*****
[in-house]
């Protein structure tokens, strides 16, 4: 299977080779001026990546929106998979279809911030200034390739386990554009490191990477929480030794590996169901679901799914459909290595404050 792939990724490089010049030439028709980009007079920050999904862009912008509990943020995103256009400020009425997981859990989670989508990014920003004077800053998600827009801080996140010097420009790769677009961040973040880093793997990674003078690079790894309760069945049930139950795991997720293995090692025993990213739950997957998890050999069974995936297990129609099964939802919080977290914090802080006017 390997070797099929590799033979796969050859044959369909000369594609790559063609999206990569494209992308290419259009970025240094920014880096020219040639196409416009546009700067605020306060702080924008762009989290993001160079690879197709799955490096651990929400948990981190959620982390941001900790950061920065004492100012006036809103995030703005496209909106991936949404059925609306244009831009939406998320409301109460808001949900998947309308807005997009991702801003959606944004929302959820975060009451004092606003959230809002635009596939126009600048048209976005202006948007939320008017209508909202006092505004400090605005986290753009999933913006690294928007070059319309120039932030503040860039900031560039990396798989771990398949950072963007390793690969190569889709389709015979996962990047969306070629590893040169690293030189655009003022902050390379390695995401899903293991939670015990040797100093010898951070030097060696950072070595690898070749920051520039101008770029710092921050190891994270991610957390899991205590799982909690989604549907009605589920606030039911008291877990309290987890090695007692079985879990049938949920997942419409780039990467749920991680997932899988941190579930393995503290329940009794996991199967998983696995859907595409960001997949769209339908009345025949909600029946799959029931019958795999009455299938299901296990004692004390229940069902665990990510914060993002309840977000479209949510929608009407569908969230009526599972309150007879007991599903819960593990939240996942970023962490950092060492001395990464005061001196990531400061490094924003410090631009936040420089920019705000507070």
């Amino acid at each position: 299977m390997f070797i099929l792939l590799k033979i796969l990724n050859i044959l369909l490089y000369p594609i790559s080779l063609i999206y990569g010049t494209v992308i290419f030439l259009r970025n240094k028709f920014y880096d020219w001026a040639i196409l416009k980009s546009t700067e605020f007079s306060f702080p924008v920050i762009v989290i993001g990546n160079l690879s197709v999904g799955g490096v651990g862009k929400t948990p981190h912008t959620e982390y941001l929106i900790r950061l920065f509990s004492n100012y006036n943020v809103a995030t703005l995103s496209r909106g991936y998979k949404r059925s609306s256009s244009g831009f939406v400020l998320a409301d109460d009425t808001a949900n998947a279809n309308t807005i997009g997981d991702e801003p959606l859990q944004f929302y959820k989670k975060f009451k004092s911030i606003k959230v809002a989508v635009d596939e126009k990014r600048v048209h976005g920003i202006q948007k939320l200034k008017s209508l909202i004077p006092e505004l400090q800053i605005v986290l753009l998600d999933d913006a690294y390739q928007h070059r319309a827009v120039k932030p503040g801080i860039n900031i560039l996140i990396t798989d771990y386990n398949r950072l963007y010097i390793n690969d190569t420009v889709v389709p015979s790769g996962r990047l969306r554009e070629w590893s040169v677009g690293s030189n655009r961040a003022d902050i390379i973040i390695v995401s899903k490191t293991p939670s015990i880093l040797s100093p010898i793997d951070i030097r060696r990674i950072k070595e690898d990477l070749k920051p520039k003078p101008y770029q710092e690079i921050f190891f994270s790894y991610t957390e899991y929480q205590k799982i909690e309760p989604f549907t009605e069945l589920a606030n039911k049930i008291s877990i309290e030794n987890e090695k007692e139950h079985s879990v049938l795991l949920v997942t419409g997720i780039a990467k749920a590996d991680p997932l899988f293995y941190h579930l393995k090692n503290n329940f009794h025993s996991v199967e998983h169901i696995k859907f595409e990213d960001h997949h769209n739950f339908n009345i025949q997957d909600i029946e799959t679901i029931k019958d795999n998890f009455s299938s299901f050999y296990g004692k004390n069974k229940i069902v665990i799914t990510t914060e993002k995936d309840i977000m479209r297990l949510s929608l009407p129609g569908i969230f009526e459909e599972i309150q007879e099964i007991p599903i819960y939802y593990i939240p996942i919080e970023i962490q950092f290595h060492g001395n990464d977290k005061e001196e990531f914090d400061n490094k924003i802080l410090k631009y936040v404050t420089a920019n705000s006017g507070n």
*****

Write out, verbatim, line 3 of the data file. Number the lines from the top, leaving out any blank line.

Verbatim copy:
């Amino acid at each position: 299977m390997f070797i099929l792939l590799k033979i796969l990724n050859i044959l369909l490089y000369p594609i790559s080779l063609i999206y990569g010049t494209v992308i290419f030439l259009r970025n240094k028709f920014y880096d020219w001026a040639i196409l416009k980009s546009t700067e605020f007079s306060f702080p924008v920050i762009v989290i993001g990546n160079l690879s197709v999904g799955g490096v651990g862009k929400t948990p981190h912008t959620e982390y941001l929106i900790r950061l920065f509990s004492n100012y006036n943020v809103a995030t703005l995103s496209r909106g991936y998979k949404r059925s609306s256009s244009g831009f939406v400020l998320a409301d109460d009425t808001a949900n998947a279809n309308t807005i997009g997981d991702e801003p959606l859990q944004f929302y959820k989670k975060f009451k004092s911030i606003k959230v809002a989508v635009d596939e126009k990014r600048v048209h976005g920003i202006q948007k939320l200034k008017s209508l909202i004077p006092e505004l400090q800053i605005v986290l753009l998600d999933d913006a690294y390739q928007h070059r319309a827009v120039k932030p503040g801080i860039n900031i560039l996140i990396t798989d771990y386990n398949r950072l963007y010097i390793n690969d190569t420009v889709v389709p015979s790769g996962r990047l969306r554009e070629w590893s040169v677009g690293s030189n655009r961040a003022d902050i390379i973040i390695v995401s899903k490191t293991p939670s015990i880093l040797s100093p010898i793997d951070i030097r060696r990674i950072k070595e690898d990477l070749k920051p520039k003078p101008y770029q710092e690079i921050f190891f994270s790894y991610t957390e899991y929480q205590k799982i909690e309760p989604f549907t009605e069945l589920a606030n039911k049930i008291s877990i309290e030794n987890e090695k007692e139950h079985s879990v049938l795991l949920v997942t419409g997720i780039a990467k749920a590996d991680p997932l899988f293995y941190h579930l393995k090692n503290n329940f009794h025993s996991v199967e998983h169901i696995k859907f595409e990213d960001h997949h769209n739950f339908n009345i025949q997957d909600i029946e799959t679901i029931k019958d795999n998890f009455s299938s299901f050999y296990g004692k004390n069974k229940i069902v665990i799914t990510t914060e993002k995936d309840i977000m479209r297990l949510s929608l009407p129609g569908i969230f009526e459909e599972i309150q007879e099964i007991p599903i819960y939802y593990i939240p996942i919080e970023i962490q950092f290595h060492g001395n990464d977290k005061e001196e990531f914090d400061n490094k924003i802080l410090k631009y936040v404050t420089a920019n705000s006017g507070n």